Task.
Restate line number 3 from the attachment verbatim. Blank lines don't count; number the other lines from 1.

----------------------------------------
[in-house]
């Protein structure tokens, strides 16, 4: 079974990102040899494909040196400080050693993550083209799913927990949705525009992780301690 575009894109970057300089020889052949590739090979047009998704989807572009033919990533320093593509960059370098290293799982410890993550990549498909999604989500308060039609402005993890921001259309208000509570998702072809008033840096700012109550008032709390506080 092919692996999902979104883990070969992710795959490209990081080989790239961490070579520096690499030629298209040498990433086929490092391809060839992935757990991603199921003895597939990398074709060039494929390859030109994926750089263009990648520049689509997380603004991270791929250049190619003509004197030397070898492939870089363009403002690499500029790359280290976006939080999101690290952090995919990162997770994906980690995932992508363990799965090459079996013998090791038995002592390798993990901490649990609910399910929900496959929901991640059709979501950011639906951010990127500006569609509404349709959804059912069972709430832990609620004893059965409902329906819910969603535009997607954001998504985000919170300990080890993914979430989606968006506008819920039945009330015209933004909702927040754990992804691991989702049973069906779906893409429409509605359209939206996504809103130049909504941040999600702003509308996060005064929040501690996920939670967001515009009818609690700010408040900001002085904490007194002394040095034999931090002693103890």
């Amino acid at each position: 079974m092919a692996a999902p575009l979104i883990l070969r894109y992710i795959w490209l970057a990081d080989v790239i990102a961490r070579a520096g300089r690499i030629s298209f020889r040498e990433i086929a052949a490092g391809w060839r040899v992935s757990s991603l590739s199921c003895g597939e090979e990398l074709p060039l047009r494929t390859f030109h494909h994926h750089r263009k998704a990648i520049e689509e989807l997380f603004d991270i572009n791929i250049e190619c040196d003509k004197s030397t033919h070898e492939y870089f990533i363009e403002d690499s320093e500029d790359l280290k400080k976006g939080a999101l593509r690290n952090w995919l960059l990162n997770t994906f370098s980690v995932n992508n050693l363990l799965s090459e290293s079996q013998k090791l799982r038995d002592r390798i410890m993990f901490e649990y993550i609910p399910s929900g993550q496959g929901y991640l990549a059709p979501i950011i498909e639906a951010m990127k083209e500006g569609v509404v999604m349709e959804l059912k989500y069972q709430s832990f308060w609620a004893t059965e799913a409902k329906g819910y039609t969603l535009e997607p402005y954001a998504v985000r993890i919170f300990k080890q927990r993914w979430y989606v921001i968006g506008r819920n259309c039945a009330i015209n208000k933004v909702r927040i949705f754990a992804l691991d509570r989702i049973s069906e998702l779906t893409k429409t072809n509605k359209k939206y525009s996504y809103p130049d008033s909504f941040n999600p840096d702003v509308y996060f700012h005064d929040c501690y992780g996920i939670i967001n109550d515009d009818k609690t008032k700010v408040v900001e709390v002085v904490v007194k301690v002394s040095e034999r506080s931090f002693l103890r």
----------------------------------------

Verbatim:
């Amino acid at each position: 079974m092919a692996a999902p575009l979104i883990l070969r894109y992710i795959w490209l970057a990081d080989v790239i990102a961490r070579a520096g300089r690499i030629s298209f020889r040498e990433i086929a052949a490092g391809w060839r040899v992935s757990s991603l590739s199921c003895g597939e090979e990398l074709p060039l047009r494929t390859f030109h494909h994926h750089r263009k998704a990648i520049e689509e989807l997380f603004d991270i572009n791929i250049e190619c040196d003509k004197s030397t033919h070898e492939y870089f990533i363009e403002d690499s320093e500029d790359l280290k400080k976006g939080a999101l593509r690290n952090w995919l960059l990162n997770t994906f370098s980690v995932n992508n050693l363990l799965s090459e290293s079996q013998k090791l799982r038995d002592r390798i410890m993990f901490e649990y993550i609910p399910s929900g993550q496959g929901y991640l990549a059709p979501i950011i498909e639906a951010m990127k083209e500006g569609v509404v999604m349709e959804l059912k989500y069972q709430s832990f308060w609620a004893t059965e799913a409902k329906g819910y039609t969603l535009e997607p402005y954001a998504v985000r993890i919170f300990k080890q927990r993914w979430y989606v921001i968006g506008r819920n259309c039945a009330i015209n208000k933004v909702r927040i949705f754990a992804l691991d509570r989702i049973s069906e998702l779906t893409k429409t072809n509605k359209k939206y525009s996504y809103p130049d008033s909504f941040n999600p840096d702003v509308y996060f700012h005064d929040c501690y992780g996920i939670i967001n109550d515009d009818k609690t008032k700010v408040v900001e709390v002085v904490v007194k301690v002394s040095e034999r506080s931090f002693l103890r």